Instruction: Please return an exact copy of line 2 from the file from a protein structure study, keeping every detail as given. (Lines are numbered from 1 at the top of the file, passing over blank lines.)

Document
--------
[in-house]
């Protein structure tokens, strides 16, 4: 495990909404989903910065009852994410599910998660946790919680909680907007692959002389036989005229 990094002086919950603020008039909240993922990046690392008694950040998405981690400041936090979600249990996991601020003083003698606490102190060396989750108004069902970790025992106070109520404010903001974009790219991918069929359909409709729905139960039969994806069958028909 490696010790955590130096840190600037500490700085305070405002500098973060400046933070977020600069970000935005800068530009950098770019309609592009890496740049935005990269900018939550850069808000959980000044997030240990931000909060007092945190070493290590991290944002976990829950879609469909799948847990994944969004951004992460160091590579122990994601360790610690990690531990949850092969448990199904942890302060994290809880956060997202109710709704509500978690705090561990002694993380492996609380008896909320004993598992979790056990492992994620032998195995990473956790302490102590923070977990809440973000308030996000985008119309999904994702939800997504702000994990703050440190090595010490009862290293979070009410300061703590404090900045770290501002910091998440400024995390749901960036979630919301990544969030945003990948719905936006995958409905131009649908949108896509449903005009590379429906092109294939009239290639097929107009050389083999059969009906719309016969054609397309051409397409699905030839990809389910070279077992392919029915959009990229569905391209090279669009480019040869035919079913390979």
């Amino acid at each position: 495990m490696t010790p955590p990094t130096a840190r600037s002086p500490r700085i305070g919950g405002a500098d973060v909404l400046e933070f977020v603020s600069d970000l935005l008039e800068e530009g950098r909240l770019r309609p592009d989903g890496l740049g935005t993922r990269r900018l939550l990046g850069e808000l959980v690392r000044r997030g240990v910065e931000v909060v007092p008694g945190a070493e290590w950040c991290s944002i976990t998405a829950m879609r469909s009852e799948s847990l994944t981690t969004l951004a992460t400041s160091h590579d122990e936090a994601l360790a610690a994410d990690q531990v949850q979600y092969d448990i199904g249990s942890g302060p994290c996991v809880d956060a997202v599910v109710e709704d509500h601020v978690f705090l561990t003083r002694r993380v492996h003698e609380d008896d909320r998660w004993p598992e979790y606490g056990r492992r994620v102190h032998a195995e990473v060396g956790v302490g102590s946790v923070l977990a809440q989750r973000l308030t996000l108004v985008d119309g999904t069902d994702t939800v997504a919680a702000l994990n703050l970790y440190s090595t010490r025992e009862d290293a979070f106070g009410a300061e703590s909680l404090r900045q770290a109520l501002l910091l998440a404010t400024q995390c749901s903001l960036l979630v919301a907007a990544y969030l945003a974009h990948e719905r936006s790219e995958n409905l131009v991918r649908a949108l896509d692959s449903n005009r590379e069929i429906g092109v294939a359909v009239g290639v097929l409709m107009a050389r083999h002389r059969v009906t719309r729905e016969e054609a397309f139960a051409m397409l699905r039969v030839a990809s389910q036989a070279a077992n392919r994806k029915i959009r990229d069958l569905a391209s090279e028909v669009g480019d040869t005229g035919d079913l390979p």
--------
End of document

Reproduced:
């Protein structure tokens, strides 16, 4: 495990909404989903910065009852994410599910998660946790919680909680907007692959002389036989005229 990094002086919950603020008039909240993922990046690392008694950040998405981690400041936090979600249990996991601020003083003698606490102190060396989750108004069902970790025992106070109520404010903001974009790219991918069929359909409709729905139960039969994806069958028909 490696010790955590130096840190600037500490700085305070405002500098973060400046933070977020600069970000935005800068530009950098770019309609592009890496740049935005990269900018939550850069808000959980000044997030240990931000909060007092945190070493290590991290944002976990829950879609469909799948847990994944969004951004992460160091590579122990994601360790610690990690531990949850092969448990199904942890302060994290809880956060997202109710709704509500978690705090561990002694993380492996609380008896909320004993598992979790056990492992994620032998195995990473956790302490102590923070977990809440973000308030996000985008119309999904994702939800997504702000994990703050440190090595010490009862290293979070009410300061703590404090900045770290501002910091998440400024995390749901960036979630919301990544969030945003990948719905936006995958409905131009649908949108896509449903005009590379429906092109294939009239290639097929107009050389083999059969009906719309016969054609397309051409397409699905030839990809389910070279077992392919029915959009990229569905391209090279669009480019040869035919079913390979």